Argued January 7, 1981
Decision released April 7, 1981
Information charging the defendant with the crime of manslaughter in the first degree, brought to the Superior Court in the judicial district of Fairfield at Bridgeport and tried to the jury before Herman, J.; verdict and judgment of guilty and appeal by the defendant. No error.
Eugene J. Riccio, assistant public defender, with whom, on the brief, was Herbert J. Bundock, public defender, for the appellant (defendant).
Frederick W. Fawcett, assistant state's attorney, with whom, on the brief, was Donald A. Browne, state's attorney, for the appellee (state).
After a trial to a jury, the defendant was found guilty of manslaughter in the first degree in violation of General Statutes 53a-55 (a)(1). The defendant has appealed from the judgment rendered upon the verdict, pressing six claims of error. She contends that the trial court erred (1) in denying her motions for acquittal; (2) in excluding evidence of the victim's prior convictions; (3) in its questioning of a witness; (4) in denying her motion for a new trial; (5) in permitting the introduction into evidence of an autopsy photograph; and (6) in denying her motion to dismiss.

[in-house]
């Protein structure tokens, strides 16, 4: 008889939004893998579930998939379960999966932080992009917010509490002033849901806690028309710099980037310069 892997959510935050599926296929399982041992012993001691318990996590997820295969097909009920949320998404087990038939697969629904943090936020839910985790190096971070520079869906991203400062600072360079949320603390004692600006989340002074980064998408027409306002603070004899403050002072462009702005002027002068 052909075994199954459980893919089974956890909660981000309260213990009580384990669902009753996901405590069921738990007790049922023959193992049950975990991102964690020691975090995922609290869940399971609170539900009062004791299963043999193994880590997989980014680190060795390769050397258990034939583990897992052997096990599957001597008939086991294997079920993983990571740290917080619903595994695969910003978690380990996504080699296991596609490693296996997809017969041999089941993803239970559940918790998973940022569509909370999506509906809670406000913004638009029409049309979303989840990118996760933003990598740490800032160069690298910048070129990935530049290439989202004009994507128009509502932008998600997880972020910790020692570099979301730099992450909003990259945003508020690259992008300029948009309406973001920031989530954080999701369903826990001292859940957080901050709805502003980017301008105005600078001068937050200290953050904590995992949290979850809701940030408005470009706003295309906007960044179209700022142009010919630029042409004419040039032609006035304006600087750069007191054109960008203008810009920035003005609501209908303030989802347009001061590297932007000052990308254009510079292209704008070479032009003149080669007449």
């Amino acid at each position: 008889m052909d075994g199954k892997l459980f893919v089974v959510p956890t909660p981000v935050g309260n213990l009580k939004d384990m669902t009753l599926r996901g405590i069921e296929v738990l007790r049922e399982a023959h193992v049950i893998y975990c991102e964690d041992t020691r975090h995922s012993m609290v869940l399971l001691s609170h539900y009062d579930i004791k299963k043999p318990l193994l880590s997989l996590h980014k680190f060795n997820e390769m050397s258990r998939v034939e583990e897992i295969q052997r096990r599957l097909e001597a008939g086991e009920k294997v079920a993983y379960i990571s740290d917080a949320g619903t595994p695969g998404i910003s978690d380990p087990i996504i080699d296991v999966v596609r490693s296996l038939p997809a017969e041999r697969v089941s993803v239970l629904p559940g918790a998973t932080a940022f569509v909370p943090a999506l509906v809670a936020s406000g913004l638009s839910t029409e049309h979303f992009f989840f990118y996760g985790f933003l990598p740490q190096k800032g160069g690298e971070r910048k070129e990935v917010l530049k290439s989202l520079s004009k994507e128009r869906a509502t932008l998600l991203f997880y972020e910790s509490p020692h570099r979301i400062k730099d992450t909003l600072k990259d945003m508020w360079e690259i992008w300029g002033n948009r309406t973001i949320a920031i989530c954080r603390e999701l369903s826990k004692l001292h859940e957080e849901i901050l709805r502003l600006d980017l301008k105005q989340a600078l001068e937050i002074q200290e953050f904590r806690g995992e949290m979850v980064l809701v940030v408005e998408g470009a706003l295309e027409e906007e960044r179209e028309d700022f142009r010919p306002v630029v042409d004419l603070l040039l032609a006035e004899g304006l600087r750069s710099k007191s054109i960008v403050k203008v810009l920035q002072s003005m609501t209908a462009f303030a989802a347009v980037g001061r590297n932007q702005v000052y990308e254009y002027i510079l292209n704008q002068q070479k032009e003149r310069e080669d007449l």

General Statutes Sec. 53a-55 provides in relevant part: "(a) A person is guilty of manslaughter in the first degree when: (1) With intent to cause serious physical injury to another person, he causes the death of such person or of a third person . . . ."
From the evidence presented at trial, the jury could reasonably have found the following: On the night of July 17, 1978, Mary Days, wife of the victim Robert Days, and Linda Vereen, who was pregnant with the victim's child, witnessed a fight between Robert Days and the defendant. The defendant hit Days in the face with a bottle and said that she would get Billie Hatton to kill Days.